The major purpose of the Papua New Guinea Agricultural Systems Project is to produce information on small holder (subsistence) agriculture at provincial and national levels (Allen et al 1995). Information was collected by field observation, interviews with villagers and reference to published and unpublished documents. Methods are described by Bourke et al. (1993). This Working Paper contains a written summary of the information on the Agricultural Systems in this Province, maps of the location of agriculture systems, a complete listing of all information in the database in coded form, and lists of villages with National Population Census codes, indexed by agricultural systems. This information is available as a map-linked database (GIS) suitable for use on a personal computer in ESRI and MapInfo formats. An Agricultural System is identified when a set of similar agricultural crops and practices occur within a defined area. Six criteria are used to distinguish one system from another: 1. Fallow type (the vegetation which is cleared from a garden site before cultivation). 2. Fallow period (the length of time a garden site is left unused between cultivations). 3. Cultivation intensity (the number of consecutive crops planted before fallow). 4. The staple...

Agricultural systems of Papua New Guinea: Working Paper No.17. New Ireland Province: Text summaries, maps, code lists and village identification

Hide, R L; Bourke, R M; Allen, B J; Akus, W; Fritsch, D; Grau, R; Hobsbawn, P; Igua, P; Kameata, R; Lyon, S; Miskaram, N
Fonte: The Australian National University Publicador: The Australian National University
Tipo: Artigo de Revista Científica
Relevância na Pesquisa
46.69%
The major purpose of the Papua New Guinea Agricultural Systems Project is to produce information on small holder (subsistence) agriculture at provincial and national levels (Allen et al 1995). Information was collected by field observation, interviews with villagers and reference to published and unpublished documents. Methods are described by Bourke et al. (1993). This Working Paper contains a written summary of the information on the Agricultural Systems in this Province, maps of the location of agriculture systems, a complete listing of all information in the database in coded form, and lists of villages with National Population Census codes, indexed by agricultural systems. This information is available as a map-linked database (GIS) suitable for use on a personal computer in ESRI and MapInfo formats. An Agricultural System is identified when a set of similar agricultural crops and practices occur within a defined area. Six criteria are used to distinguish one system from another: 1. Fallow type (the vegetation which is cleared from a garden site before cultivation). 2. Fallow period (the length of time a garden site is left unused between cultivations). 3. Cultivation intensity (the number of consecutive crops planted before fallow). 4. The staple...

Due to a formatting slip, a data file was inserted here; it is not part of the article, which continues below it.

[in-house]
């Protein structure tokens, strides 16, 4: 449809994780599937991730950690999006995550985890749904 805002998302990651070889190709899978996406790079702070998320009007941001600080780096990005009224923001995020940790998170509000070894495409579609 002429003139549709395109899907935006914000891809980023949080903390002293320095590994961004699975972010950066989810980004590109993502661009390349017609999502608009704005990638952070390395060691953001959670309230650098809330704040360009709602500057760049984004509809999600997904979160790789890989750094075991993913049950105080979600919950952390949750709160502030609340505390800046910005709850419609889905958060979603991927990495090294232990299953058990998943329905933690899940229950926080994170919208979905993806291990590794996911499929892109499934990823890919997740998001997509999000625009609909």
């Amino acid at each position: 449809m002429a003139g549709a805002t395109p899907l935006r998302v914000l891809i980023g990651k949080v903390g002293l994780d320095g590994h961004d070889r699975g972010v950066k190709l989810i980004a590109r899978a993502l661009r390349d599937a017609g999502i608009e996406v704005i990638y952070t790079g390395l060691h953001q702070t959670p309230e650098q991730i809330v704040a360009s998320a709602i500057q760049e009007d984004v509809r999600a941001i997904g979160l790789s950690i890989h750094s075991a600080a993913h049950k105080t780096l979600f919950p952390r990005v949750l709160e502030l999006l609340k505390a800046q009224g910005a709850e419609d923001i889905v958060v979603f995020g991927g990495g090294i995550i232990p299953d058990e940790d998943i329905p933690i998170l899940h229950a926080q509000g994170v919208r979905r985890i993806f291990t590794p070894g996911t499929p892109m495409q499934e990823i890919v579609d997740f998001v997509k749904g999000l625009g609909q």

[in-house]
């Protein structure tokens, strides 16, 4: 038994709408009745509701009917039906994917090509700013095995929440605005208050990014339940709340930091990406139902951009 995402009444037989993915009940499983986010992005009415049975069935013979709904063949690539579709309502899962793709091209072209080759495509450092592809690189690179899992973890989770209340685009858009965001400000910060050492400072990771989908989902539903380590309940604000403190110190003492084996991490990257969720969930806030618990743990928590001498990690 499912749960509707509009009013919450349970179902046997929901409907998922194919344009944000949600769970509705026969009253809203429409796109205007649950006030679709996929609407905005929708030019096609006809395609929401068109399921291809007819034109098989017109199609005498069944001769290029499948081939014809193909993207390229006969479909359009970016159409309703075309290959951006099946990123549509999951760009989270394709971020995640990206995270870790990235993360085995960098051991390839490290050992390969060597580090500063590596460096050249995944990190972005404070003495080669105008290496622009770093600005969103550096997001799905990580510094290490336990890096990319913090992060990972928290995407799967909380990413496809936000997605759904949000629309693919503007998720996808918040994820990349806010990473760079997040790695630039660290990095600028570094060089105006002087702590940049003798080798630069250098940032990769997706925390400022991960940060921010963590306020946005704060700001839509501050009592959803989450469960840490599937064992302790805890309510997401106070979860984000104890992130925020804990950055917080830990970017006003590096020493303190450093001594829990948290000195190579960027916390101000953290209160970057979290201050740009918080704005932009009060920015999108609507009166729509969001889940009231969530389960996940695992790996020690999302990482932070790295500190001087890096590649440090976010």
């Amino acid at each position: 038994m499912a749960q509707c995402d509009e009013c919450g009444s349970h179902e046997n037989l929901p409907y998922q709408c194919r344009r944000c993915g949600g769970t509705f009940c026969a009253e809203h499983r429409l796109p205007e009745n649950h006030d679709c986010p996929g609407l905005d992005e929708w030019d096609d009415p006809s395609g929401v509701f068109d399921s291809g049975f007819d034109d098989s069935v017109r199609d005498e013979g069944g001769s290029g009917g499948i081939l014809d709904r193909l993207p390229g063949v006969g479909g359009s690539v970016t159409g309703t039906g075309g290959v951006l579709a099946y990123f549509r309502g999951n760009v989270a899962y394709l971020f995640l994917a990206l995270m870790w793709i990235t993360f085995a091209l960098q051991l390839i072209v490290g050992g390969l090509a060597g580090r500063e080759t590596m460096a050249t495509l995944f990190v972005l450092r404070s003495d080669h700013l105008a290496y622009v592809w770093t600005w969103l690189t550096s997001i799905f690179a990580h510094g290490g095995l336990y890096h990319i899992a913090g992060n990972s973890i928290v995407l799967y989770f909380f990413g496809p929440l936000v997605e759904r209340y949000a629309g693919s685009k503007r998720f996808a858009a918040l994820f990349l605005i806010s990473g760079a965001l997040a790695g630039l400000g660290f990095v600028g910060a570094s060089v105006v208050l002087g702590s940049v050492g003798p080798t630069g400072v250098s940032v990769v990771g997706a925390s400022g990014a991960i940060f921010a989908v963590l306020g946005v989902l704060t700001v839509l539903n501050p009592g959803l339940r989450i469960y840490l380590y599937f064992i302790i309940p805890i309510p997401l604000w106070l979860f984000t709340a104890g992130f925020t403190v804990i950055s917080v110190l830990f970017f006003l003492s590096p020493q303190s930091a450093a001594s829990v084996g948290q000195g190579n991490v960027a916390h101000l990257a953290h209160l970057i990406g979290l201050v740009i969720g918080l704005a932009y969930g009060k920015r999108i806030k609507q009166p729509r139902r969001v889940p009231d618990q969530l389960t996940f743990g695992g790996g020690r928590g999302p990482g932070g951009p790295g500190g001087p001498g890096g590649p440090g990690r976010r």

Agricultural systems of Papua New Guinea: Working Paper No.18. Manus Province: Text summaries, maps, code lists and village identification

Hide, R L; Allen, B J; Bourke, R M; Fritsch, D; Grau, R; Helepet, J L; Hobsbawn, P; Lyon, S; Poienou, M; Pondrilei, S; Pouru, K; Sem, G; Tewi, B
Fonte: The Australian National University Publicador: The Australian National University
Tipo: Working/Technical Paper
Relevância na Pesquisa
46.69%
The major purpose of the Papua New Guinea Agricultural Systems Project is to produce information on small holder (subsistence) agriculture at provincial and national levels (Allen et al 1995). Information was collected by field observation, interviews with villagers and reference to published and unpublished documents. Methods are described by Bourke et al. (1993). This Working Paper contains a written summary of the information on the Agricultural Systems in this Province, maps of the location of agriculture systems, a complete listing of all information in the database in coded form, and lists of villages with National Population Census codes, indexed by agricultural systems. This information is available as a map-linked database (GIS) suitable for use on a personal computer in ESRI and MapInfo formats. An Agricultural System is identified when a set of similar agricultural crops and practices occur within a defined area. Six criteria are used to distinguish one system from another: 1. Fallow type (the vegetation which is cleared from a garden site before cultivation). 2. Fallow period (the length of time a garden site is left unused between cultivations). 3. Cultivation intensity (the number of consecutive crops planted before fallow). 4. The staple...

Mozambique Agricultural Sector Risk Assessment; Risk Prioritization

Suit, Kilara C.; Choudhary, Vikas
Fonte: World Bank, Washington, DC Publicador: World Bank, Washington, DC
Tipo: Working Paper; Publications & Research; Publications & Research :: Working Paper
ENGLISH; EN_US
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46.74%
Agricultural risk management is a central issue that Mozambique faces in development, and multiple stakeholders have analyzed this challenge, sometimes with different terminology and focusing on varying aspects. The government of Mozambique has adopted the strategic plan for agricultural development (PEDSA 2010-19) that focuses on: (i) increasing the availability of food in order to reduce hunger through growth in small producer productivity and emergency response capacity; (ii) enlarging the land area under sustainable management and the number of reliable water management systems; (iii) increasing access to the market through improved infrastructures and interventions in marketing; and (iv) improving research and extension for increased adoption of appropriate technologies by producers and agro-processors. The World Bank’s agriculture sector risk assessment takes a holistic approach and relies on long time-series historical data to arrive at an empirical and objective assessment of agricultural risks and their impacts on Mozambique. This assessment will form the basis of the second step...

The Costs and Profitability of Tobacco Compared to Other Crops in Zimbabwe

Keyser, John C.
Fonte: World Bank, Washington, DC Publicador: World Bank, Washington, DC
Tipo: Publications & Research :: Working Paper; Publications & Research
ENGLISH; EN_US
Relevância na Pesquisa
46.71%
This study compares the financial costs and returns to tobacco growing with twelve (traditional and non-traditional) alternative crops, looking at profitability, costs, labor intensity, financial support, technical infrastructure, land-suitability, marketing difficulties, world demand, and production risks. It aims to provide an improved understanding of the trade-offs farmers face in deciding what crops to grow. The analysis is based on an original set of 91 production budgets estimated in January 2001 specifically for this study. The study finds that tobacco is a highly profitable cash crop for both large and small farmers. however even if global demand for tobacco were to fall significantly in the future, the impact on employment and the broader economy would depend on the extent to which commercial farmers were able to switch to other high value export crops. Changes in Zimbabwe's land policy in 2001/2002 are likely to have a much larger impact on tobacco growing and exports and on the economy than demand-induced changes in the global market for tobacco.